What’s in your backyard?


On the surface, the city’s proposal to build a shed at Rocky Point to house park maintenance equipment and the outburst from Highland Beach residents seems like a case of “not in my back yard” syndrome.

There were all the classic signs of NIMBYism: The shed could be the start of something much bigger; it could become a place where workmen might hangout on their breaks; it could be a source of noise and light and, worst of all, it could partially block views of Narragansett Bay.

The Highland Beach neighbors had a point: Why did the shed have to be built near their neighborhood when the entrance to Rocky Point is at the southerly end of the park, which is remote and there are no neighbors?

And, rightfully, the irony of the situation didn’t escape the city. It was the city that leveled Rocky Beach cottages and cleared the land, improving the view for Highland Beach. And now that the city has won a grant to purchase equipment to maintain the park, neighbors are complaining about it.

There’s more to this story than a shed, as reported in Tuesday’s Beacon.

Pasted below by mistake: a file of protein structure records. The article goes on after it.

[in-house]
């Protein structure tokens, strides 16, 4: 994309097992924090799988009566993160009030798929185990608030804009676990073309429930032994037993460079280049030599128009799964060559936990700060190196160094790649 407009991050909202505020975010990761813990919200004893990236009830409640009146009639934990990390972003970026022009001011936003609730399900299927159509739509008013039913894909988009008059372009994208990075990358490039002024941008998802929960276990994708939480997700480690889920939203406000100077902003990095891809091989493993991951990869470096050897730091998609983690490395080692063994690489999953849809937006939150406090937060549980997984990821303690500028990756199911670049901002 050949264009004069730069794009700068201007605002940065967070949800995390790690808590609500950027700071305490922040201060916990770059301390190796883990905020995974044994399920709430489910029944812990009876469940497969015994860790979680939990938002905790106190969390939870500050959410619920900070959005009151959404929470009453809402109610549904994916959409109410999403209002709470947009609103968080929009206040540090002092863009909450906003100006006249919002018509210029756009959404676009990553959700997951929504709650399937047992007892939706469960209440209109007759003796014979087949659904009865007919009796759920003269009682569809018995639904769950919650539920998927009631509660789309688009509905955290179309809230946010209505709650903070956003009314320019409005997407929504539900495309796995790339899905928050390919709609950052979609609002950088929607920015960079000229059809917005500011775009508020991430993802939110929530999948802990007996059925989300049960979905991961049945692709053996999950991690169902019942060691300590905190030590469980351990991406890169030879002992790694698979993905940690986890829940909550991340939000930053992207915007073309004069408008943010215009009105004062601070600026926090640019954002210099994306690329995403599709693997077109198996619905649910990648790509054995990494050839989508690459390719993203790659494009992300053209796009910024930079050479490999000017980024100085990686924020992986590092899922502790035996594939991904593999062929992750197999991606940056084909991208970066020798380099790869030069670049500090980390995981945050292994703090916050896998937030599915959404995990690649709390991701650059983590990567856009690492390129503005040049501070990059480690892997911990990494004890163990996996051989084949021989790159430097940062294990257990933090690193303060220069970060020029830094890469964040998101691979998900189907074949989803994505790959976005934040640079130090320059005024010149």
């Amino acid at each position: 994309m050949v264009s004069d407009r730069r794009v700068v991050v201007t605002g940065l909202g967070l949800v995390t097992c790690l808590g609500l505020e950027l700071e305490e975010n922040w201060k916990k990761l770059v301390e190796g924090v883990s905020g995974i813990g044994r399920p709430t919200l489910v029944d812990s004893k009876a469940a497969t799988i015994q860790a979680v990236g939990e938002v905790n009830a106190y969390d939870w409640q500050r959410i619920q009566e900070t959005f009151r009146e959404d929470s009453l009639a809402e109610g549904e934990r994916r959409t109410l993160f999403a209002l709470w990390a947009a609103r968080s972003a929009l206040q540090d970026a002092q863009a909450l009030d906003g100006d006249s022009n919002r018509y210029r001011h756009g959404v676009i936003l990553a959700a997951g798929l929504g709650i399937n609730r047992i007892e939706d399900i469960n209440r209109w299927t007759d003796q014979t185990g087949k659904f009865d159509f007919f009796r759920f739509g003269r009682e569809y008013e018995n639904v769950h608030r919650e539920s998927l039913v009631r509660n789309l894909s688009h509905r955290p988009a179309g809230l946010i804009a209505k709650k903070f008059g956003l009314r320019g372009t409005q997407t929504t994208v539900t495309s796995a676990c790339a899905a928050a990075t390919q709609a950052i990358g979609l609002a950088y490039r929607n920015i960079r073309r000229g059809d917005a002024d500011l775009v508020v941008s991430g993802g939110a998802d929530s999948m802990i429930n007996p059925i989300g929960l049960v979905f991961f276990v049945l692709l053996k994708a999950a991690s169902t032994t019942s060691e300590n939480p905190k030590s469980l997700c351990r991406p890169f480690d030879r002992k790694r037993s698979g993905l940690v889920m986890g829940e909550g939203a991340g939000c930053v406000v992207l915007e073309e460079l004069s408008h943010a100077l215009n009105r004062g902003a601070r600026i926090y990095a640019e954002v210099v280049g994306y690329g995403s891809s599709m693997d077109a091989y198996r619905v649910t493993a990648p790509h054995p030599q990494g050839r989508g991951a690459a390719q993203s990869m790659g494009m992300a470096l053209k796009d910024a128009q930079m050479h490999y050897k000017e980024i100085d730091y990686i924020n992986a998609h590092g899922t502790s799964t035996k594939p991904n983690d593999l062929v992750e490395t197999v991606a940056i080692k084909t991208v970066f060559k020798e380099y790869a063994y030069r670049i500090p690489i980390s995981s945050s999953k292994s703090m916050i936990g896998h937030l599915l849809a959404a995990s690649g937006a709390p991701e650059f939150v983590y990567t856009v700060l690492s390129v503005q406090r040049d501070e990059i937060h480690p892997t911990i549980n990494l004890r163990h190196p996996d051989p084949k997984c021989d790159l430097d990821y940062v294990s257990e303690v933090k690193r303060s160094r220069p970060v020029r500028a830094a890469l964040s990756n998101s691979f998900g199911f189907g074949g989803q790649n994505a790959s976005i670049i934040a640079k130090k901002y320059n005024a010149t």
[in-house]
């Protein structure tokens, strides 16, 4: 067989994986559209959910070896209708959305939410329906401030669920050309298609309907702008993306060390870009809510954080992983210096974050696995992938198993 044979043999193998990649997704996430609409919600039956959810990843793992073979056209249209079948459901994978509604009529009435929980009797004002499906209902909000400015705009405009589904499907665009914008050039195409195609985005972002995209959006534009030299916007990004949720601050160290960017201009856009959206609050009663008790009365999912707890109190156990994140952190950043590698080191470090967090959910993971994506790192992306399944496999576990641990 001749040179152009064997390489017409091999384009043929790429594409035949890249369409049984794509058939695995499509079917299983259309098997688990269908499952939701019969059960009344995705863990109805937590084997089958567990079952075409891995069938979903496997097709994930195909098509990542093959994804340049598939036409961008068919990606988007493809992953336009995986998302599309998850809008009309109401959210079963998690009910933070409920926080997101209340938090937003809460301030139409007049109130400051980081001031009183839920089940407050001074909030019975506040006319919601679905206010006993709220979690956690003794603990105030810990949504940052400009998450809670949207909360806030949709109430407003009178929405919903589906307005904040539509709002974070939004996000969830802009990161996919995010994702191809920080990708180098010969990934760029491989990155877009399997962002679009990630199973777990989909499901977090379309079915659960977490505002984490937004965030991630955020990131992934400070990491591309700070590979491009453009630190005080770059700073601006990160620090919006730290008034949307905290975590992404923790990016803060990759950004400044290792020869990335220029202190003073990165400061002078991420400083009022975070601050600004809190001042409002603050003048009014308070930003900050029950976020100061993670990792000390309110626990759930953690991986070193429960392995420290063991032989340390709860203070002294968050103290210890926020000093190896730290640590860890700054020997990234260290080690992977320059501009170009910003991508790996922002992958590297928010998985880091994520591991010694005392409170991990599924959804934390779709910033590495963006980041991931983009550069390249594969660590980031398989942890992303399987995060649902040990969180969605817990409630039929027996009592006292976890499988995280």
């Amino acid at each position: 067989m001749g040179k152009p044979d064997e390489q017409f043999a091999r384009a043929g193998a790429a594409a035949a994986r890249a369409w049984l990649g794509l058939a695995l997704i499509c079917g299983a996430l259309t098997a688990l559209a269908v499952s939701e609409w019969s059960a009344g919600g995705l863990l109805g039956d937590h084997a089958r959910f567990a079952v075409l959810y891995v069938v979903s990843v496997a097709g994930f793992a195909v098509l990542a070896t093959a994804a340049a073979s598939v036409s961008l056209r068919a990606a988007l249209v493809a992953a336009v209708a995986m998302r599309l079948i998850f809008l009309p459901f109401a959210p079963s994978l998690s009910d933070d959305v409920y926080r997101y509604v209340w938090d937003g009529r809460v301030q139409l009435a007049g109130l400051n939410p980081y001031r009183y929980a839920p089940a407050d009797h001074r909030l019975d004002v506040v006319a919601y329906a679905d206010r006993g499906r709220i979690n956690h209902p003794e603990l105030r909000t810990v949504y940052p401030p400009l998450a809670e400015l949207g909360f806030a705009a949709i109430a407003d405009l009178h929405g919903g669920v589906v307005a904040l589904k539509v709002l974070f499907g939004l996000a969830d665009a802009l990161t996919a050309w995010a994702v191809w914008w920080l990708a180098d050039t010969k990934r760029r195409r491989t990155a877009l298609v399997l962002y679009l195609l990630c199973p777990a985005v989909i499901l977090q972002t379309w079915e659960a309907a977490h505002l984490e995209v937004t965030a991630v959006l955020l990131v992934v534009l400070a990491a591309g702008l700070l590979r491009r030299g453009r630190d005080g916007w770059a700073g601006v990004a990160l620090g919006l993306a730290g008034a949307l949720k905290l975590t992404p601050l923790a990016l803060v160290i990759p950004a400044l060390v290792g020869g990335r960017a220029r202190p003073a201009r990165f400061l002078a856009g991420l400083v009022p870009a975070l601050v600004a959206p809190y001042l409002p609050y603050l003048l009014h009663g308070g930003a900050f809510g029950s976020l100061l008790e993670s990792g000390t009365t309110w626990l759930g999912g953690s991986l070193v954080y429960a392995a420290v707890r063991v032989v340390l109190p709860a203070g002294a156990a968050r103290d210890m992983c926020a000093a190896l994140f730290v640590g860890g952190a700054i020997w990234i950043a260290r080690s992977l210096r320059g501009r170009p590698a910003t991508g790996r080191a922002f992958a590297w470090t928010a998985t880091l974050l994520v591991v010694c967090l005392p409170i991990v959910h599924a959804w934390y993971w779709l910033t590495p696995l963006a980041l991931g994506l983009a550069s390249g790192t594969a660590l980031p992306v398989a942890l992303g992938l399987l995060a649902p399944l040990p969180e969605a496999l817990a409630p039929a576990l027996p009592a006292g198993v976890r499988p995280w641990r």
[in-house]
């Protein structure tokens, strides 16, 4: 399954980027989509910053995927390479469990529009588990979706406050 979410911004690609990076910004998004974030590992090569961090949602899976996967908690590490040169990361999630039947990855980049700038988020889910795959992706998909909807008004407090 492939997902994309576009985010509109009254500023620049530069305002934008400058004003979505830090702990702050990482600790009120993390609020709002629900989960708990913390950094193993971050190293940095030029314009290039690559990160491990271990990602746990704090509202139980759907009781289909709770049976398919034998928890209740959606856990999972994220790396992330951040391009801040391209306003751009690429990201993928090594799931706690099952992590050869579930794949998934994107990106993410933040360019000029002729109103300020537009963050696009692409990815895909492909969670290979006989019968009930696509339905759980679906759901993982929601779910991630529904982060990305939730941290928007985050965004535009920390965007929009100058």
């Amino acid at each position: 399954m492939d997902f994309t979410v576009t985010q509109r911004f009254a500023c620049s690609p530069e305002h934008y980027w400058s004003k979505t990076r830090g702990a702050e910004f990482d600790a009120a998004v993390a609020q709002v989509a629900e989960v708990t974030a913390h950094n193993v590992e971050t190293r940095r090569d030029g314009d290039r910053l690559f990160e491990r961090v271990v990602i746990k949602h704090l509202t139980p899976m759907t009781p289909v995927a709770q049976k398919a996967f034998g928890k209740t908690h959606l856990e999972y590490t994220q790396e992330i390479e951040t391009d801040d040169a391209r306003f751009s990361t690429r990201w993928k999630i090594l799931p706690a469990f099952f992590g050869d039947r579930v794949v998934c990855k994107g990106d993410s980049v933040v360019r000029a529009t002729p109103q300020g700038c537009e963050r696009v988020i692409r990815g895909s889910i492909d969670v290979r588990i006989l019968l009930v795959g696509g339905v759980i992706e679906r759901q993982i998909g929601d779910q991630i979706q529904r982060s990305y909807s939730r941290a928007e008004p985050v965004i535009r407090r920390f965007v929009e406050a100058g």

Since the city opened the 41 acres of shoreline it has been able to preserve with the help of state and federal funding; people have learned there’s an alternate entrance to the park from Highland Beach, although it is not advertised or promoted. It’s a shorter walk from Highland Beach to popular Rocky Point fishing spots, and to the beach that is one of the park’s jewels.

The problem is that Highland Beach is a tight community of narrow roads, which essentially has been a private enclave for generations of its residents. There is no parking lot and access to the area is limited. As a result, roads sometimes become narrow alleyways with cars parked on both sides. Residents have seen an increase in littering and thefts. They have taken to locking their doors. The neighborhood has changed, although there’s also agreement that Rocky Point is much improved.

Judiciously, the city administration has postponed construction of the shed, pending the outcome of state efforts to acquire the remaining 82 acres of park property. That acquisition could offer alternative locations for buildings as well as different accesses to the park.

Such planning can’t realistically begin until all the park property is preserved for public use.

But the fact that the city administration is looking ahead is good. We can’t imagine a community that wouldn’t welcome a property as beautiful as Rocky Point as a neighbor. But, by the same token, if it can be an even better neighbor, why shouldn’t it be?


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